Extenuating circumstances (EC) and personal matters that may impact your learning
The University recognises that from time to time you may experience personal circumstances which will make it difficult for you to attend class or submit your assessments on time.
Those circumstances may be short term or longer-term and there are a number of ways the University can help you.
It is vitally important you let us know you have problems as soon as possible so we can advise on the best course of action for your particular circumstances. We cannot normally take retrospective action; so telling us about your problems at the end of the year, or after your results have been released, is too late for us to help you. Make sure you speak to someone at the Student Hub as soon as you think you might be having difficulties. They will be able to guide you to the appropriate support.
The following are the main ways in which the University can offer help to students who are experiencing personal problems that affect their ability to study.
The University defines extenuating circumstances as:
Significant, unforeseen, and normally short-term matters that result in a major impact on a student’s ability to be able to complete, or submit, or attend an assessment.
Students can request EC to receive a five-day extension without penalty or to submit the work during the next opportunity without penalty (known as a deferral). Please note, there is no late submission for resit work except where a late submission on the grounds of EC has been accepted. Any pass grade achieved of above 40% would still be capped at 40% due to being a referral.
EC is an evidence-based process: no evidence means no EC accepted.
It is very important to remember that the extenuating circumstances policy can only be used for personal matters that are short term and where you do not miss too much learning. This policy is therefore only for issues that do not last longer than 20 working days (25 working days where there is a compelling reason). If you are experiencing long-term issues, please refer to the suspension section at the bottom of this page.
You also need to be aware that we operate a ‘fit-to-study’ policy, which means you are responsible for deciding that you are fit to submit an assessment or take an exam. So, if you sit an exam you cannot also submit an EC claim to say you were not well and you wish your illness to be taken in to account when marking. If you have taken the exam or submitted a piece of work, you have declared yourself fit to do so; your work will be marked and your EC claim disregarded.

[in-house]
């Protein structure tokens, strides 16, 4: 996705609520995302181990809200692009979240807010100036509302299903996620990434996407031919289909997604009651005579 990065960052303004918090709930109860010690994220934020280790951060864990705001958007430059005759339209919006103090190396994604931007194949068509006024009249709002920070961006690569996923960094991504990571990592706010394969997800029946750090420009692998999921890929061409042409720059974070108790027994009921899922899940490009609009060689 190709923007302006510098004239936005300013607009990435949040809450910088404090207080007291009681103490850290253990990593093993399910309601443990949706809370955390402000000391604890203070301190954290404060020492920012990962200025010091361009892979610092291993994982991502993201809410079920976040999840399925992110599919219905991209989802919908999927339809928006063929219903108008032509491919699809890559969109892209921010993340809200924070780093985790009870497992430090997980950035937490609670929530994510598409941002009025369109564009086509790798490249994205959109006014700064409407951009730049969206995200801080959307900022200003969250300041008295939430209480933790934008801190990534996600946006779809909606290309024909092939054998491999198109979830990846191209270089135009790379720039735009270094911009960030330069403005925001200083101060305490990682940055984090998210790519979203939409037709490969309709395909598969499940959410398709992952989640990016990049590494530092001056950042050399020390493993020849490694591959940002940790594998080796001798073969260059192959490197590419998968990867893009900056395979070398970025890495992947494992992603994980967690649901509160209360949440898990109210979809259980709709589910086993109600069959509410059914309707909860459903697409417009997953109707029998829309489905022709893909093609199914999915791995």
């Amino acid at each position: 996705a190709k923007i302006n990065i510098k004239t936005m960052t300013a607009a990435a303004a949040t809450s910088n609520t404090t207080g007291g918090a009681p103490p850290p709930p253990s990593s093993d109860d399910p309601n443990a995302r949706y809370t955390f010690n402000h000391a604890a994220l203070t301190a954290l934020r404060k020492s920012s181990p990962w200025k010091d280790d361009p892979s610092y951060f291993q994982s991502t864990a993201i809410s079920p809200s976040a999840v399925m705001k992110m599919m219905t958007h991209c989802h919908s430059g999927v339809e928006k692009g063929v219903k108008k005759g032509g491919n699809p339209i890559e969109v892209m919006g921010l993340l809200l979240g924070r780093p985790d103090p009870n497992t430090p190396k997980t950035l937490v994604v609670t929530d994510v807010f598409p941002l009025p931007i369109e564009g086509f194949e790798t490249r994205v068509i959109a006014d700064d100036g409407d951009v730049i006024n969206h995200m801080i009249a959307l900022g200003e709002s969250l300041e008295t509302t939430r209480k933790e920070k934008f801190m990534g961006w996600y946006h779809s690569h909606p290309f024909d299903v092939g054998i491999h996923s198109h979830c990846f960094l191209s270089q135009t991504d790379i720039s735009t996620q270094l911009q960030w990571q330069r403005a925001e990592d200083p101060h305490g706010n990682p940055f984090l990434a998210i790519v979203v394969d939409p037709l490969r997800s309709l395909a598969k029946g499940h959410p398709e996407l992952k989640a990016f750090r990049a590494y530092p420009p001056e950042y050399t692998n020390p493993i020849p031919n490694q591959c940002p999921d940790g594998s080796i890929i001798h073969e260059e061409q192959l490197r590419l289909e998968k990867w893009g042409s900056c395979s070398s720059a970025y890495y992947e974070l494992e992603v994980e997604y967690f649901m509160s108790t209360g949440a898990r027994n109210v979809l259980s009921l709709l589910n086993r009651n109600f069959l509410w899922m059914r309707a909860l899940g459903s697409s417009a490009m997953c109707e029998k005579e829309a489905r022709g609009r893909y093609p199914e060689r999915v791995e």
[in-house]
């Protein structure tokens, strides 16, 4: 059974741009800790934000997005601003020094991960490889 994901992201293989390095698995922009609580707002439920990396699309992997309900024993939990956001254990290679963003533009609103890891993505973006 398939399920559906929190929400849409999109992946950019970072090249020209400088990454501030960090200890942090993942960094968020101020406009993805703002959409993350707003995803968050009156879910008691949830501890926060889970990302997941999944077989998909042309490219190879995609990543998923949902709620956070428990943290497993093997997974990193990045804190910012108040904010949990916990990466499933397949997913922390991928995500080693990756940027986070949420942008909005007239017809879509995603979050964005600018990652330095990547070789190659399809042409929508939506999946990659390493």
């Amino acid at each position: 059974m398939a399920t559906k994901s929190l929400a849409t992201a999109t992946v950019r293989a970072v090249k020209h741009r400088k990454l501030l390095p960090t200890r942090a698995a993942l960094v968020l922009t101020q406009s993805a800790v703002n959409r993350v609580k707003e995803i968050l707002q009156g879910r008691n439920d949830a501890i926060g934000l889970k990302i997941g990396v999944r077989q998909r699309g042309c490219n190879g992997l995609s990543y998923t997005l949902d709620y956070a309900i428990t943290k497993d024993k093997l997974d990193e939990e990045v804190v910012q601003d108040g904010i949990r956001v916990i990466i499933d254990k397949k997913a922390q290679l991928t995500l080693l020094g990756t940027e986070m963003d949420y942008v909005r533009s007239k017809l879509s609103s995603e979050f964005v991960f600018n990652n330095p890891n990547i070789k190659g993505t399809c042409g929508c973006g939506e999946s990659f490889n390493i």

Extenuating circumstances forms must be submitted to the Student Hub or by email to firstname.lastname@example.org as soon as possible after the event/illness. Your EC form will be considered by the University’s EC panel.
EC panel dates
- Thursday 24 September 2020
- Thursday 29 October 2020
- Thursday 26 November 2020
- Thursday 10 December 2020
- Thursday 14 January 2021
- Thursday 11 February 2021
- Thursday 4 March 2021
- Thursday 18 March 2021
- Thursday 1 April 2021
- Thursday 22 April 2021
- Thursday 6 May 2021
- Thursday 27 May 2021
- Thursday 1 July 2021
- Thursday 5 August 2021
- Thursday 23 September 2021
Decisions of the EC Panel will be emailed to you at your Solent email address. If you wish to appeal the decision of the EC panel you must do so within 10 working days of receiving your EC outcome. Please refer to complaints, conduct, and appeals for the academic appeals policy and form.
Further details and guidance regarding the University’s extenuating circumstances policy and procedural guidelines, as well as the submission form can be found below or can be obtained from the Student Hub.
If you are experiencing difficulties that are not covered by the extenuating circumstances procedure, please contact the Student Hub who will be able to advise you.
Suspension of studies
If you are absent from studying for more than 20 working days, the University will normally advise that you suspend your studies and start again the following academic year at the stage that you suspended.